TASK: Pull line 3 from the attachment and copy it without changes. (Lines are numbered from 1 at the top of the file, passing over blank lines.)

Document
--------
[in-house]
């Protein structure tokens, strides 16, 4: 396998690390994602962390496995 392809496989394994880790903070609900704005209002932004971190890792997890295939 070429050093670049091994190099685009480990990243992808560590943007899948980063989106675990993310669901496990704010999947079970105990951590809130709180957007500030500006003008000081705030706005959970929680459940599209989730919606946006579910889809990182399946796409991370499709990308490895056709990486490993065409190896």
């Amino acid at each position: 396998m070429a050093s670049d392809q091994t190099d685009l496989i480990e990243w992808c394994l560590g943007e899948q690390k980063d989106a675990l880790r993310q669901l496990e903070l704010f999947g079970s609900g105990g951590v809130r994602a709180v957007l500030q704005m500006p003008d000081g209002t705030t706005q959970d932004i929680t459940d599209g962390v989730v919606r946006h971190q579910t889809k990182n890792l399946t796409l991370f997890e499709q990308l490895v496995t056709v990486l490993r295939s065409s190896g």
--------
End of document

């Amino acid at each position: 396998m070429a050093s670049d392809q091994t190099d685009l496989i480990e990243w992808c394994l560590g943007e899948q690390k980063d989106a675990l880790r993310q669901l496990e903070l704010f999947g079970s609900g105990g951590v809130r994602a709180v957007l500030q704005m500006p003008d000081g209002t705030t706005q959970d932004i929680t459940d599209g962390v989730v919606r946006h971190q579910t889809k990182n890792l399946t796409l991370f997890e499709q990308l490895v496995t056709v990486l490993r295939s065409s190896g």